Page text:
“Yeah, right.” Marsha snickered. “But ya know I am not one to pass up a free beauty treatment, so I'll see you in a few. Bye.”

 * * * * *

At the salon, the two friends spent long minutes debating the pros and cons of various shades of nail polish, picking up and putting down one after another of the dozens of bottles lined up on the tiny shelves affixed to one wall. They meticulously considered each color's name as if the secret to lifelong happiness were held within. Sandra finally decided on a pale pink called Spun Sugar for her fingernails and Intoxicating Fuchsia for her toes. Marsha opted for a deep burgundy, Devilish Delight, for both fingers and toes, a shade they both agreed played well against her deep-cinnamon coloring.

Shoes and socks off, they took their seats on their temporary thrones: behemoth pedicure chairs bolted down side by side. Each of the pedicurists turned on the whirlpool jets, and hot, scented water swirled soothingly around their feet. As they luxuriated in the warmth, Marsha turned to Sandra and said, “Okay, I've waited patiently till we're nice and comfy like you wanted. Time to spill it, lady.”

With a somewhat embarrassed giggle, Sandra proceeded to explain. “He makes me feel unsettled, but in a good way. Like any moment something terrifically wonderful and new is going to take hold of my life. And my oh my, he is too fine on top of it. You should see how he was put together for just running around on a Saturday morning. I know I'm usually so cynical. But this time…”

“All right, that means just one thing. You did your whammy number, didn't you?” Marsha asked accusingly.

Sandra bit her lip and didn't say a word.

“No, no, no,” Marsha groaned. 

Glancing at the pedicurists sitting on low stools scrubbing and smoothing their feet, Marsha lowered her voice to a fierce whisper. 

“You know that never ends up in a good place. Folks aren't ready for mind-readers, not even when they're as sweet and perky as you. Start that mess with that man, and you're gonna scare him away. Listen to me, Sandra. Need I remind you of that fiasco with Richard? Did he even stop to open the door when he ran out of your apartment screaming, or did he just bust right through it like some crazed cartoon character? And as for Barry, don't even wanna go there. Try to play this one the way the rest of us mere mortals have to: no special talent; no peeking at what's really going on in his head. I'm beggin' you, leave the Deanna Troi crap for Star Trek.”

“I know you're right,” Sandra said, sighing and staring at her hands clenched in her lap. “But he feels so different. And I need to know it's not just wishful thinking on my part. I am so tired of lousy relationships. I promise I'll be careful. He won't suspect a thing. Besides, I have to go in to work for a little while tomorrow to gear up for Monday, so you'll be happy to know I won't have a whole lotta time for gettin' into trouble.”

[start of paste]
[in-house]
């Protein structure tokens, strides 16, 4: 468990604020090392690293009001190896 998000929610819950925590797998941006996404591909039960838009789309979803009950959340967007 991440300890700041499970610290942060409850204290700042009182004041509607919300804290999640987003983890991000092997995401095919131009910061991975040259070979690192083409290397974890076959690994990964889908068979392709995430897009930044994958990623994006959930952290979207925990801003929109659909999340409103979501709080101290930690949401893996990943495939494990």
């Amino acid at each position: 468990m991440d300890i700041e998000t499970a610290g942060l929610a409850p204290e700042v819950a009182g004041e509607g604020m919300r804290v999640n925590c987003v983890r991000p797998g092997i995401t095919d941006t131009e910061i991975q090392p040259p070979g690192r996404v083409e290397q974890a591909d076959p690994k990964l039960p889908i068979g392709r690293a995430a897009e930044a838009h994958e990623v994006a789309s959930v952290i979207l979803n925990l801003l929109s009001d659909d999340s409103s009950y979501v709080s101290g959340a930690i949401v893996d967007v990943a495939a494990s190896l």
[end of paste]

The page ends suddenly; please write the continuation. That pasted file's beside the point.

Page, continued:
“Humph, don't give me that. I happen to remember you never go in till the afternoon when your all-consuming job requires a weekend appearance,” Marsha replied knowingly. “That leaves plenty of time for whatever. Just call me tomorrow and give me the rundown on the entire evening.”

“Done,” Sandra promised her friend with a smile. “And by the way, Deanna's an empath, not a full telepath.” Marsha just gave Sandra a flat, hard stare that ended with Sandra rolling her eyes and both of them tittering like adolescent schoolgirls.


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Friday, December 26, 2014

Azure and Frank; A Sweet Christmas Free Read by Mickie Sherwood


Azure's in high spirits. It's Christmastime! She has invited Frank to her family's traditional holiday breakfast. What could go wrong with that idea?

Frank's nervous. He comes because of Azure and he doesn't come empty-handed. All goes well until he asks her a simple question when they are alone. Then, she asks him to leave.

Will Azure's unfounded guilt ruin Christmas? Being the wise man that he is, will Frank's gift of love be enough to save Azure's Christmas spirit...and their romance?


Frank Hickman unwrapped a stick of gum and shoved it into his dry mouth. He drove slowly past the house for the second time, to the tune of John Legend's All of Me. The yard looked like a toy store had exploded there. Well, it is the Christmas holidays, he thought, removing the gum. It only made his mouth drier.